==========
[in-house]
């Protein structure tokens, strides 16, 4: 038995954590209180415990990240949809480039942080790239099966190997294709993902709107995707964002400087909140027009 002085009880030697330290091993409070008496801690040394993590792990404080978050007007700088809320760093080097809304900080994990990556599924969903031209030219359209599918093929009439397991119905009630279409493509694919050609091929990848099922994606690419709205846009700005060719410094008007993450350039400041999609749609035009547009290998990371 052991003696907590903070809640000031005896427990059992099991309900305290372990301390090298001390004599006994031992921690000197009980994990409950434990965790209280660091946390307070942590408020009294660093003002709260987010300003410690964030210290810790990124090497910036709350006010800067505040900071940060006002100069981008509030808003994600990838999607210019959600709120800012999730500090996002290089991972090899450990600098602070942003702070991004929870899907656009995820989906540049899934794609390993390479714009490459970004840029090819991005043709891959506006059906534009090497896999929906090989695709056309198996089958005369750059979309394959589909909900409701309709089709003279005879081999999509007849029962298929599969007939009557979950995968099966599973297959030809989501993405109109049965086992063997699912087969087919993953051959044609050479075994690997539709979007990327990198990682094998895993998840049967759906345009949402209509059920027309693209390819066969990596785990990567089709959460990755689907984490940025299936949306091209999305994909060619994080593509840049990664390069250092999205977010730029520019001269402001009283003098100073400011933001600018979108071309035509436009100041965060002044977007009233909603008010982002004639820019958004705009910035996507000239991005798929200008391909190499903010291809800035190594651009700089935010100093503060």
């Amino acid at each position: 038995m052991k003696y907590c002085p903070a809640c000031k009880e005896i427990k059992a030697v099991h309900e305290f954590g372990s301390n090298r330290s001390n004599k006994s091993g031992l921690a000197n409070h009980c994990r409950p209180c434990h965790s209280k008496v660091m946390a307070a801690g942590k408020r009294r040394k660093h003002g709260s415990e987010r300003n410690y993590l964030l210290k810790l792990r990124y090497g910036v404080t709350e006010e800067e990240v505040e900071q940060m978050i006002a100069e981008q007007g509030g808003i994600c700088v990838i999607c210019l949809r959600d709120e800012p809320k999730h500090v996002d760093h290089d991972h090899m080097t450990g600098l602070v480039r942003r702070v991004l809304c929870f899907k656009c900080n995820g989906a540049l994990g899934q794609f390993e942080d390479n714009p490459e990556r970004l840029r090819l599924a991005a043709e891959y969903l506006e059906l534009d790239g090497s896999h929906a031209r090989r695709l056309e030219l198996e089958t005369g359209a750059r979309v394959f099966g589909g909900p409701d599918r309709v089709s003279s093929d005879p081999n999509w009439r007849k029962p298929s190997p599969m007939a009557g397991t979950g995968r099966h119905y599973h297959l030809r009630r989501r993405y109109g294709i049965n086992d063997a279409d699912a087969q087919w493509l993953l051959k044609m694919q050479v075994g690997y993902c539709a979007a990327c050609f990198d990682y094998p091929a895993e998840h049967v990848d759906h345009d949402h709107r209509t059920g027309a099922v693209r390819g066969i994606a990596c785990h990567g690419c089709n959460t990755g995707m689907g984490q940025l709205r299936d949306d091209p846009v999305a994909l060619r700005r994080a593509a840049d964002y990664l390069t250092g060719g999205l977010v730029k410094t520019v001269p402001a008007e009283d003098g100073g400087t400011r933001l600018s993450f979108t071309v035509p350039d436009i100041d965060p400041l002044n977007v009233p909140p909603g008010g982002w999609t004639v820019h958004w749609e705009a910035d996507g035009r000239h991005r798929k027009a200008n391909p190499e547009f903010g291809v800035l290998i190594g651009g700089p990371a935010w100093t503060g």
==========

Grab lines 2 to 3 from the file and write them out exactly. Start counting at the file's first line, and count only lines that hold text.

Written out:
């Protein structure tokens, strides 16, 4: 038995954590209180415990990240949809480039942080790239099966190997294709993902709107995707964002400087909140027009 002085009880030697330290091993409070008496801690040394993590792990404080978050007007700088809320760093080097809304900080994990990556599924969903031209030219359209599918093929009439397991119905009630279409493509694919050609091929990848099922994606690419709205846009700005060719410094008007993450350039400041999609749609035009547009290998990371 052991003696907590903070809640000031005896427990059992099991309900305290372990301390090298001390004599006994031992921690000197009980994990409950434990965790209280660091946390307070942590408020009294660093003002709260987010300003410690964030210290810790990124090497910036709350006010800067505040900071940060006002100069981008509030808003994600990838999607210019959600709120800012999730500090996002290089991972090899450990600098602070942003702070991004929870899907656009995820989906540049899934794609390993390479714009490459970004840029090819991005043709891959506006059906534009090497896999929906090989695709056309198996089958005369750059979309394959589909909900409701309709089709003279005879081999999509007849029962298929599969007939009557979950995968099966599973297959030809989501993405109109049965086992063997699912087969087919993953051959044609050479075994690997539709979007990327990198990682094998895993998840049967759906345009949402209509059920027309693209390819066969990596785990990567089709959460990755689907984490940025299936949306091209999305994909060619994080593509840049990664390069250092999205977010730029520019001269402001009283003098100073400011933001600018979108071309035509436009100041965060002044977007009233909603008010982002004639820019958004705009910035996507000239991005798929200008391909190499903010291809800035190594651009700089935010100093503060």
């Amino acid at each position: 038995m052991k003696y907590c002085p903070a809640c000031k009880e005896i427990k059992a030697v099991h309900e305290f954590g372990s301390n090298r330290s001390n004599k006994s091993g031992l921690a000197n409070h009980c994990r409950p209180c434990h965790s209280k008496v660091m946390a307070a801690g942590k408020r009294r040394k660093h003002g709260s415990e987010r300003n410690y993590l964030l210290k810790l792990r990124y090497g910036v404080t709350e006010e800067e990240v505040e900071q940060m978050i006002a100069e981008q007007g509030g808003i994600c700088v990838i999607c210019l949809r959600d709120e800012p809320k999730h500090v996002d760093h290089d991972h090899m080097t450990g600098l602070v480039r942003r702070v991004l809304c929870f899907k656009c900080n995820g989906a540049l994990g899934q794609f390993e942080d390479n714009p490459e990556r970004l840029r090819l599924a991005a043709e891959y969903l506006e059906l534009d790239g090497s896999h929906a031209r090989r695709l056309e030219l198996e089958t005369g359209a750059r979309v394959f099966g589909g909900p409701d599918r309709v089709s003279s093929d005879p081999n999509w009439r007849k029962p298929s190997p599969m007939a009557g397991t979950g995968r099966h119905y599973h297959l030809r009630r989501r993405y109109g294709i049965n086992d063997a279409d699912a087969q087919w493509l993953l051959k044609m694919q050479v075994g690997y993902c539709a979007a990327c050609f990198d990682y094998p091929a895993e998840h049967v990848d759906h345009d949402h709107r209509t059920g027309a099922v693209r390819g066969i994606a990596c785990h990567g690419c089709n959460t990755g995707m689907g984490q940025l709205r299936d949306d091209p846009v999305a994909l060619r700005r994080a593509a840049d964002y990664l390069t250092g060719g999205l977010v730029k410094t520019v001269p402001a008007e009283d003098g100073g400087t400011r933001l600018s993450f979108t071309v035509p350039d436009i100041d965060p400041l002044n977007v009233p909140p909603g008010g982002w999609t004639v820019h958004w749609e705009a910035d996507g035009r000239h991005r798929k027009a200008n391909p190499e547009f903010g291809v800035l290998i190594g651009g700089p990371a935010w100093t503060g």